What are you working on in Vienna?
My two-month stay in the MuseumsQuartier Vienna as Writer-in-Residence had two goals:
First, to write a new novel. Of course, two months is far too short to write an entire novel, but at least I wanted to start on it. And I’m very happy that I was really able to implement my plan – I’ve written 40 pages so far. It’s a family story from my husband’s family. His grandfather founded a grocery store in our small town in 1925 and developed that small shop into a large colonial goods and wholesale business with a coffee-roasting house. It was the best and biggest grocery store in the whole town. In the summer of 1947 the tragedy happened – he had an accident. His car had collided with a train, the accident was his fault. Nothing happened to him, but his wife and 17-year-old daughter died in the accident. About six months later, in February 1948, the communists came to power and took the shop away from him, “nationalised”. But I’m not writing a biography, I’m writing a novel.
The second goal is to promote my novel Měj mě rád/a (Love Me), which was published in the Czech Republic in 2017, and perhaps also to find an Austrian publisher. The novel begins in 1902 and ends in 2017. The focus is on four people – two real and two fictional. The real ones are Lina Heydrich, the widow of Nazi Reich Protector Reinhard Heydrich, who was married to a Finnish theatre director in her second marriage, and Karel Čížek, the communist procurator from the 1950s. I’m looking into the question of what connected these two people? Literature. Lina Heydrich’s Finnish mother-in-law was the famous Finnish children’s author Anni Swan, and Karel Čížek’s mother was also a writer, although not as well-known as Anni Swan. In addition to these two real people there are two fictional characters – my favourite ones: Johanna, who was born into a Czech family in Vienna, married a Czech writer after the First World War and lived with him in Czechoslovakia. In the 1950s her husband was in prison . . . The fourth protagonist is Tereza, a Czech girl who lived in former Yugoslavia and came back to the Czech Republic with her family in the 1990s.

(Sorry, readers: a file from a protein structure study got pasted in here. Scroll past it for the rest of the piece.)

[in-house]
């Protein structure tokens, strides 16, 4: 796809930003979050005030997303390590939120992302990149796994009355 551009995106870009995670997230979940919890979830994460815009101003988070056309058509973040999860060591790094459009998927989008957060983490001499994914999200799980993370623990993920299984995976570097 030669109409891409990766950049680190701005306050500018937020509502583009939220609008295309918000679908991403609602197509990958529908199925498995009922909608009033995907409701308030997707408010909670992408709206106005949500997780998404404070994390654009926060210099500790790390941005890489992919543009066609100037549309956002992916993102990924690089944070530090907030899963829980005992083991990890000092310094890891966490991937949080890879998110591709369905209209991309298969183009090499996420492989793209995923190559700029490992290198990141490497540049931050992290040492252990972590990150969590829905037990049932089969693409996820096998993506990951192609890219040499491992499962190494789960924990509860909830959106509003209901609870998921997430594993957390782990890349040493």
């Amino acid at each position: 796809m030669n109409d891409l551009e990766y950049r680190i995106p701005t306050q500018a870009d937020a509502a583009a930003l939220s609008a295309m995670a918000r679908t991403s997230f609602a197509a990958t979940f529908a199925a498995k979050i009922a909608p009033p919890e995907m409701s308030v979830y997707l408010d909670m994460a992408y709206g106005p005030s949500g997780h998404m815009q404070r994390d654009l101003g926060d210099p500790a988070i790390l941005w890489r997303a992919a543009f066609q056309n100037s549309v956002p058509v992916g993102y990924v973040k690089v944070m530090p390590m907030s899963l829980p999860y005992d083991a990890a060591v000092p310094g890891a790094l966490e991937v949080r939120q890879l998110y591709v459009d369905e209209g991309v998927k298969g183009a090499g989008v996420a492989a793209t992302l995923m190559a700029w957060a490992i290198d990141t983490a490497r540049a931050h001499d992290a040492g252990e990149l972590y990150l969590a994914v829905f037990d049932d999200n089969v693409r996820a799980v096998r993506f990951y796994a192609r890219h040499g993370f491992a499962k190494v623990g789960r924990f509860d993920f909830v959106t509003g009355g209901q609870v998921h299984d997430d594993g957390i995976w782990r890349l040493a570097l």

Those were my goals, but now I have also begun to write another, a “Viennese” narrative.
What is your experience of Vienna?
Vienna was never just a city for me, it was a dream of the free world. In the 1970s, in communist Czechoslovakia, I lived in Brno. I knew that Vienna was very close, I watched Viennese television with my parents almost every evening, but I also knew that between Brno and Vienna there was the Iron Curtain, and I didn’t believe that I would ever see Vienna with my own eyes. After the fall of socialism in 1989, fortunately the world changed, and I am very happy and grateful that the Iron Curtain no longer exists – and there are no more borders in Europe.
I am in Vienna to write and work here, but of course I am also interested in the city, especially the Czech traces here. Bohemian cooks who brought Czech dishes and their names to Vienna (for example Liwanzen). The important architect Josef Hoffmann from Brtnice (Pirnitz), near my town, designed many buildings in Vienna, for example Alma Mahler’s and Franz Werfel’s villa on the Hohe Warte, Steinfeldgasse 2. Franz Werfel was also born in Prague.
And I love to simply go for a walk in this city and watch everyday life – in Mariahilf, in Josefstadt, in the surroundings of Servitengasse, where the Braumüller publishing house is located . . . I walk through the streets and alleys, sit in a coffee house, drink a large black coffee and write something.
Which Austrian authors are well-known in the Czech Republic?
I enjoy reading very much, but I am not an expert, so I can only name a few authors whom I enjoy reading myself. Of course the classics: Robert Musil, Hermann Broch, Franz Werfel, Heimito von Doderer. From contemporary literature I know the Nobel Prize winner Elfriede Jelinek, Christine Nöstlinger, Daniel Glattauer, Gerhard Jäger and Josef Haslinger.